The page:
Synopsis: An U.S Army veteran who spent his entire youth in the military. Fighting for what he believed in and for his country, has now fallen on hard times. Living on the streets of New York City, without a home or a dollar to his name. Once patrolling the deserts of the Middle East with his fellow soldiers. Now roaming the city streets alone, looking for his next meal.
But all the horrors of war doesn’t still on the battlefields overseas. They follow him in his everyday life as a form of PTSD. As he makes his way through the city, every person he comes across either ignores him or shuns him away. Is this what he deserves for his sacrifice? He has fought wars and never feared the enemy but today his biggest fear is…“To Be Forgotten”.
As someone who grew up in New York City, seeing people living on the streets became a daily occurrence. So much so that people become desensitized to it, as if seeing someone sleeping on a street corner or on the subway as to seeing a piece of trash on the ground. Slowly I began to notice more and more homeless veterans on the streets. Asking for money but mostly asking for food and help.
So I thought to myself, why were there so many homeless veterans? Not only in New York City but in the entire county. These people gave so much for their country and to end up with no place to call home. This is a failure for us as a society and an embarrassment for us as a nation. So I wanted to make a film telling this story without getting over political or pointing the finger at just one individual or a group.
I just want the audience to relate to our protagonist and get emotionally connected to his situation and struggles. And after watching the film ask themselves these two questions: How did it become like this? And how could we change it?
“We don’t make movies to make more money. We make money to make more movies.” Words that Jorge Alvarez lives by, since he fell in love with films as a nine-year-old child. When he went to see the James Cameron directed epic Titanic with his mother and older sister. Brought to tears in the theater by Cameron’s master stroke and James Horner’s beautiful score. Jorge realizes that films can and are works of art.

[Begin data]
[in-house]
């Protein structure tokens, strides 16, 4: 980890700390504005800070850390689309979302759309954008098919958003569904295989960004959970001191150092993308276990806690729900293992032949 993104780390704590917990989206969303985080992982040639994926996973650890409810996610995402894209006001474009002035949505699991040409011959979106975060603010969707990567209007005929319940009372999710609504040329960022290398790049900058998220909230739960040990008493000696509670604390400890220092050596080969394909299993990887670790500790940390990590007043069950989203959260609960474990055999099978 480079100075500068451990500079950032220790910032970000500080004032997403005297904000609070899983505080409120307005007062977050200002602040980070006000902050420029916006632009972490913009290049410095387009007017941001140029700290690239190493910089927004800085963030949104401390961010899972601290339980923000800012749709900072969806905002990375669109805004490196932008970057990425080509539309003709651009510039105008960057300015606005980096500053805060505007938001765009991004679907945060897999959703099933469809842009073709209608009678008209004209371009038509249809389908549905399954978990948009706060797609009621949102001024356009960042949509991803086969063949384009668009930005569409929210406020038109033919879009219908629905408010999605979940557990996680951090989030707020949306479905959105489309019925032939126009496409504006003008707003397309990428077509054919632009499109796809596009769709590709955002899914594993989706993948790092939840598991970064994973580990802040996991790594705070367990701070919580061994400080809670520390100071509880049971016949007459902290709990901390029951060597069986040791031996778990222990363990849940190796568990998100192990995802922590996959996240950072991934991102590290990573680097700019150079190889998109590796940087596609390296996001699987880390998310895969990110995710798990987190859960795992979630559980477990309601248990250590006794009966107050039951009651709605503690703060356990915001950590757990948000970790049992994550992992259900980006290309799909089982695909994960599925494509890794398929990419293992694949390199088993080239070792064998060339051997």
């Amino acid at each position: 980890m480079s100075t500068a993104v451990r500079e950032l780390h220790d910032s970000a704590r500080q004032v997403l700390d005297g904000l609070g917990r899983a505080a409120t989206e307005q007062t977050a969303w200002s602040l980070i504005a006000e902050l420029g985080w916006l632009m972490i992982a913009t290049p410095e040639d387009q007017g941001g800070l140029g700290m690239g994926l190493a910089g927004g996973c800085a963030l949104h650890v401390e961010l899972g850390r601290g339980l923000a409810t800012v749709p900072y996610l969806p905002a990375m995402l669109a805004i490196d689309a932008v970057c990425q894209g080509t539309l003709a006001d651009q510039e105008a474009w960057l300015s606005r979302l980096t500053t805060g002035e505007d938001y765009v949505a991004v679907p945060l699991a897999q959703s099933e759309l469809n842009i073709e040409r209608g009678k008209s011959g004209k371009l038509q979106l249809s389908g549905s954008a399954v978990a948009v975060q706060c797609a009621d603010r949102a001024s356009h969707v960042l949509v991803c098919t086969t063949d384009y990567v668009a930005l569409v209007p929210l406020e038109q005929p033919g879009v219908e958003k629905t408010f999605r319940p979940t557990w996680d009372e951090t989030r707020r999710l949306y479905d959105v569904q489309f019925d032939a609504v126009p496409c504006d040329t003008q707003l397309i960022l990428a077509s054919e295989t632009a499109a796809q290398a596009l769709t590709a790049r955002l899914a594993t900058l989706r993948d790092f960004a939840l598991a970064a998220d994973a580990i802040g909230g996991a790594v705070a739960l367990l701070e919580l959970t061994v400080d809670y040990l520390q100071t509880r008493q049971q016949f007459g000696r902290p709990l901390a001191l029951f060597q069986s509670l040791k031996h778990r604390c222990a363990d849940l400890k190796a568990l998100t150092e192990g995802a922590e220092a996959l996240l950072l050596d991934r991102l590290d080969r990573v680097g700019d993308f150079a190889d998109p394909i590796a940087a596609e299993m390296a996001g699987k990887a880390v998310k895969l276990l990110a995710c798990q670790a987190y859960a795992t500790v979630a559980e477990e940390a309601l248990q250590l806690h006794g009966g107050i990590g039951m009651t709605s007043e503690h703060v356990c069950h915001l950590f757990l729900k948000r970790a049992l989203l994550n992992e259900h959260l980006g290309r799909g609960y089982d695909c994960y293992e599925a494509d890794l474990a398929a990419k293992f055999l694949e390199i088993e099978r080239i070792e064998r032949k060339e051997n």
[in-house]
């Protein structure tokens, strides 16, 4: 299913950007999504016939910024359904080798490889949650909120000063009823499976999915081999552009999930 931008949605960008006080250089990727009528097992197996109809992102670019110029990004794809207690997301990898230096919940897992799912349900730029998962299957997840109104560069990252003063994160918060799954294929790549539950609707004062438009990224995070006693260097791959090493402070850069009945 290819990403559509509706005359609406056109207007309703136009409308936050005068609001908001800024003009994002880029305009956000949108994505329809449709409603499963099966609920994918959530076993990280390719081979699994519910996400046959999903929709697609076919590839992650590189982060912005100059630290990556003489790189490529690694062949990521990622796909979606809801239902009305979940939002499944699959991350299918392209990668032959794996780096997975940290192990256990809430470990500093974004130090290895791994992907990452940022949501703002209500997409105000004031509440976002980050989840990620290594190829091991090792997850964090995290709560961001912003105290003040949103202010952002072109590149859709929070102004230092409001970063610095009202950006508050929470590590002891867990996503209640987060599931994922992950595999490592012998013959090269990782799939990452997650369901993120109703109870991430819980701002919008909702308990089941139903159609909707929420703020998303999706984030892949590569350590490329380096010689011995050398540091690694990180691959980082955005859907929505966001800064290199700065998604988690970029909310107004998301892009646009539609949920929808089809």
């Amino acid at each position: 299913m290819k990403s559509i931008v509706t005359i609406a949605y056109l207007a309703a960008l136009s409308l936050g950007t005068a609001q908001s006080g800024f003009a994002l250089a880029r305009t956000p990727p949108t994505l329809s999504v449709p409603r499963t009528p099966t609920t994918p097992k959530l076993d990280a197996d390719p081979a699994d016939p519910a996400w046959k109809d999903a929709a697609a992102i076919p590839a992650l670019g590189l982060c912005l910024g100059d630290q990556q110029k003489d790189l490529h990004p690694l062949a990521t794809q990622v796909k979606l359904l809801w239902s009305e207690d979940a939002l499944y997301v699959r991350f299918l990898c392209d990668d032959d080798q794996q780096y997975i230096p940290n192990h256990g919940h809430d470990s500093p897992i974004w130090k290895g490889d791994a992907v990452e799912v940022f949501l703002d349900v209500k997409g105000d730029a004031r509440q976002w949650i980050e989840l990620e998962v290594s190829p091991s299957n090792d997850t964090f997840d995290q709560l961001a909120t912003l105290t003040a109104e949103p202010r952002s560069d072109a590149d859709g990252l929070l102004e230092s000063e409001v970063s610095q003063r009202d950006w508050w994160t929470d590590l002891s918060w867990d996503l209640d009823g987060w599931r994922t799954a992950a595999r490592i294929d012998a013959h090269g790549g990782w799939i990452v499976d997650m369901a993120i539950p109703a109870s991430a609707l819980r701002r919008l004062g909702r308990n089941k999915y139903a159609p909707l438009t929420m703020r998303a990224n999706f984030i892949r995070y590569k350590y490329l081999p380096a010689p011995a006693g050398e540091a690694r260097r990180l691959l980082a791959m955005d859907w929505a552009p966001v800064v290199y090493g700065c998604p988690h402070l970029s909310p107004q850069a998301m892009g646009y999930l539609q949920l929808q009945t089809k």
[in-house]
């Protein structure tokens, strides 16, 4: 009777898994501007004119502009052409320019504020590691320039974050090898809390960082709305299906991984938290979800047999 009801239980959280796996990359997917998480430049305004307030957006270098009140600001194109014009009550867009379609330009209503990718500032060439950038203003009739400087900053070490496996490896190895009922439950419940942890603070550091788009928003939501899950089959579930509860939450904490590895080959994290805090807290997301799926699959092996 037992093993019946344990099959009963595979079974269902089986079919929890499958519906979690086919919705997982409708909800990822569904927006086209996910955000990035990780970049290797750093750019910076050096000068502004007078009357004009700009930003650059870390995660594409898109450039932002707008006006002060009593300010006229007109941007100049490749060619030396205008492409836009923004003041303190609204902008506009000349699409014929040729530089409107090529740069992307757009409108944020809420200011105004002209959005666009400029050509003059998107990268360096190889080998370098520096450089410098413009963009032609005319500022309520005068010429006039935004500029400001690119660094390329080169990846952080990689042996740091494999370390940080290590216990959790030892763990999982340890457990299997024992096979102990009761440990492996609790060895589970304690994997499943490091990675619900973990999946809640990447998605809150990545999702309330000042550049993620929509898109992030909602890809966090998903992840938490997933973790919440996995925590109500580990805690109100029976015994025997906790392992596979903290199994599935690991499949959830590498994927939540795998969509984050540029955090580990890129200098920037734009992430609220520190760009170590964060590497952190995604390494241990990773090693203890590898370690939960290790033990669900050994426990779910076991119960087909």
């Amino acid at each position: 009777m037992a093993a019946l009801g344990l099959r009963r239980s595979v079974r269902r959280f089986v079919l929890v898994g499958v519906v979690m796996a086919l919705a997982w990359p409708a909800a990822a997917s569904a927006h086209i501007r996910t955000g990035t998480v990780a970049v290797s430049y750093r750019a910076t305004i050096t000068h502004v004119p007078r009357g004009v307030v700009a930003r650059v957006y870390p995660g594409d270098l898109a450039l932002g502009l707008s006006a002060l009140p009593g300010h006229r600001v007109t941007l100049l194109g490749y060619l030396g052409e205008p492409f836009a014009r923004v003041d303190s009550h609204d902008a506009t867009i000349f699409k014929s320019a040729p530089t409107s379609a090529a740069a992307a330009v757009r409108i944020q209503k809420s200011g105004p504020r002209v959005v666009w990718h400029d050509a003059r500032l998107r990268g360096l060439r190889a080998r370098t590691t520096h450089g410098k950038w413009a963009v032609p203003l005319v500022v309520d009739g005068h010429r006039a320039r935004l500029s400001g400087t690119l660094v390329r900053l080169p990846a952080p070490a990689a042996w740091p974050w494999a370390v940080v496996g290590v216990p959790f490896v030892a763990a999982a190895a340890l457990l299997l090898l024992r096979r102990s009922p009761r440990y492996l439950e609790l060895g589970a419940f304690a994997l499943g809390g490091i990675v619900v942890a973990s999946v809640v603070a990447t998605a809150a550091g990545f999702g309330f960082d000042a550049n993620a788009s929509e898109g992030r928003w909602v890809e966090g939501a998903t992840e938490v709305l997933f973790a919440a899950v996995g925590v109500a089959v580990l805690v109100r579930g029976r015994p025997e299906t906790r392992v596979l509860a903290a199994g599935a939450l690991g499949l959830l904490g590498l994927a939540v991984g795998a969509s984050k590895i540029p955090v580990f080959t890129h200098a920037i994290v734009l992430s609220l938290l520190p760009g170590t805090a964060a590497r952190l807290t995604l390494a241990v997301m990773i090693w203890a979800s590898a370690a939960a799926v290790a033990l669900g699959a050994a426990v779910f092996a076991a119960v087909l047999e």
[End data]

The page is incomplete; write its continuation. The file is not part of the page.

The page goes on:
Born in Brooklyn, New York. The son of two immigrant parents of Latino descent. Jorge spent most of his childhood in front of his family’s living room tv. Watching movies, cartoons and Japanese anime. Which is a big influence on his work today. As the years went by, Jorge’s love of anime grew as he began to make anime music videos on his old Dell home computer. That put him on the path to become a filmmaker but what really put it in his mind was watching The Lord of the Rings: The Return of the king in a dark movie theater. As he whispered to himself “This is what I want to do with my life”.
Jorge was accepted into several film schools but realized he and his family could not afford to send him. That did not stop him from chasing his passion, so he decided to form his own production company Filmcloudstudio with his childhood friends Tony Malik and David Thenor. With little experience and little to no budgets, their first few films were a great lesson in filmmaking.
Now with over eight years of filmmaking under his belt and bringing in some great and talented people into Filmcloudstudio like Anthony Paulino. Who was the cinematographer on Jorge’s directed short film Stolen Innocence. A film that would be screened at the 2019 International New York Film Festival. And worked together again writing Filmcloudsudio’s next film Red Rose. Directed by Jorge Alvarez and a film selected by the 2020 dumbo film festival.
The excitement and passion for films Jorge felt in that movie theater in 1997 are still there and even greater now. As he continues making films and telling stories as a writer, director and producer.